5 Famous Blockade Runners

Famous is a relative term. Someone who is famous in his hometown might be unknown in the next state. Choosing just five blockade runners to discuss today was a challenge. Some lists of “famous” blockade runners are lengthy, leaving me wondering what qualified as “famous.”

In the end, I decided to just choose five ships that illustrate interesting details about blockade running during the Civil War. If you’d nominate other runners, leave me a comment with the story!

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Blockade Runners: Technology At Work

I don’t know how you envision blockade runners, but I know before I started studying I assumed they were sailing ships. I don’t really know why I thought that, and it was quite a learning revolution as I started exploring the details of these ships.

Blockade Runners were steamships. And some of the cutting edge technology of their day was incorporated into their design. You know how we think of stealth ships today (wow, amazing technology)? That’s kind of how designers felt about the new ships running the Union blockade. But – just to be perfectly clear – blockade runners were not stealth!

I’ve collected some interesting details about the construction of the some of the most “techy” blockade runners to sail the Atlantic: where they were built, their fuel, their speed, and their size. Continue reading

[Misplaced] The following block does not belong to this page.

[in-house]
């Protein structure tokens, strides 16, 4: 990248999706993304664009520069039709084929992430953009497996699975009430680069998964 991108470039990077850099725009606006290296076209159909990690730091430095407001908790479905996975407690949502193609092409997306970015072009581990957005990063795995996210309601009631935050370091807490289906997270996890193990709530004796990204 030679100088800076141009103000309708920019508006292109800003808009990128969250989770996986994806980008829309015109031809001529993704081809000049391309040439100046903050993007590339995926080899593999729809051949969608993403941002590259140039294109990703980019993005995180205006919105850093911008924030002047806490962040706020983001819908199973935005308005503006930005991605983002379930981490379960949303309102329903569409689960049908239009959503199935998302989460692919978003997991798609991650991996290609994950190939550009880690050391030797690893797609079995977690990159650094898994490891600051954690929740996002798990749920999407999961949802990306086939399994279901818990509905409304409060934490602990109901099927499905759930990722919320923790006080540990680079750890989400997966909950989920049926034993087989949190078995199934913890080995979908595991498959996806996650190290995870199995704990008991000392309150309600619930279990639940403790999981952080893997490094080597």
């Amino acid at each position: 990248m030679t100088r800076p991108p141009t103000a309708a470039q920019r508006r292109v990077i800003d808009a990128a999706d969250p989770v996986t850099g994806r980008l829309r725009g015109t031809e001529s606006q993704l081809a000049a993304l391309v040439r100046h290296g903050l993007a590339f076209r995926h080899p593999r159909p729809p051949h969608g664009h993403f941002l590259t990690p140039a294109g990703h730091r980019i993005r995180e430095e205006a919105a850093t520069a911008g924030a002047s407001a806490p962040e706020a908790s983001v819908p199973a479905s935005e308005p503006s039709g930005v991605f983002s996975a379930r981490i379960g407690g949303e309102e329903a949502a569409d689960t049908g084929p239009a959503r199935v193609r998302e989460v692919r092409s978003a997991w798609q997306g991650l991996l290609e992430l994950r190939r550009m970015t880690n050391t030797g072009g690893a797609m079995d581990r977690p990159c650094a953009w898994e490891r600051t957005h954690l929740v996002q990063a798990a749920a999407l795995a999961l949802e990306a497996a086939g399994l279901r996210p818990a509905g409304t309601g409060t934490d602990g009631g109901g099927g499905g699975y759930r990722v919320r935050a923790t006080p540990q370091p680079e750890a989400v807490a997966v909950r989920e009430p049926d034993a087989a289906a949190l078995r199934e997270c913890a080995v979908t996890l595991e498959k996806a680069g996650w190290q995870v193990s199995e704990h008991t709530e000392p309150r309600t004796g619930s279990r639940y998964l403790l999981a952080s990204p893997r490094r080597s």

1862: “A Thread Of Red That Looked Like Blood”

Water was what I wanted and I believe, had the whole army been firing at me I would have gotten my canteen filled. Our regiment was going on a run when they crossed this little stream. It was only about a foot from bank to bank, dirty and black by the many feet that had accidentally trod into it. I stopped and scooped out a hole in the mud and put my canteen in to fill it. While doing this, another regiment passed over me and I was cut off from our. I didn’t seem to care. Continue reading

1862: “Attainment Of An Honorable Peace”

(One of two posts published on September 11, 2017)

Headquarters, Near Frederickstown, Maryland

September 8, 1862

Mr. President:

The present posture of affairs, in my opinion, places it in the power of the Government of the Confederate States to propose with propriety to that of the United States the recognition of our independence.

For more than a year both sections of the country have been devastated by hostilities which have brought sorrow and suffering upon thousands of homes, without advancing the objects which our enemies propose to themselves in beginning the contest. Continue reading

1861: “I Send You Some Sweet Violets”

Gazette665 Blog Series 1861: In Their WordsDecember 25, 1861

My Dear Daughter:

Having distributed such poor Christmas gifts as I had to those around me, I have been looking for something for you. Trifles even are hard to get these war times, and you must not therefore expect more. I have sent you what I thought most useful in your separation from me and hope it will be of some service. Though stigmatized as “vile dross”, it has never been a drug with me. That you may never want for it, restrict your wants to your necessities. Yet how little will it purchase!

But see how God provides for our pleasure in every way. To compensate for such “trash,” I send you some sweet violets that I gathered for you this morning while covered with dense white frost, whose crystals glittered in the bright sun like diamonds, and formed a brooch of rare beauty and sweetness which could not be fabricated by the expenditure of a world of money. Continue reading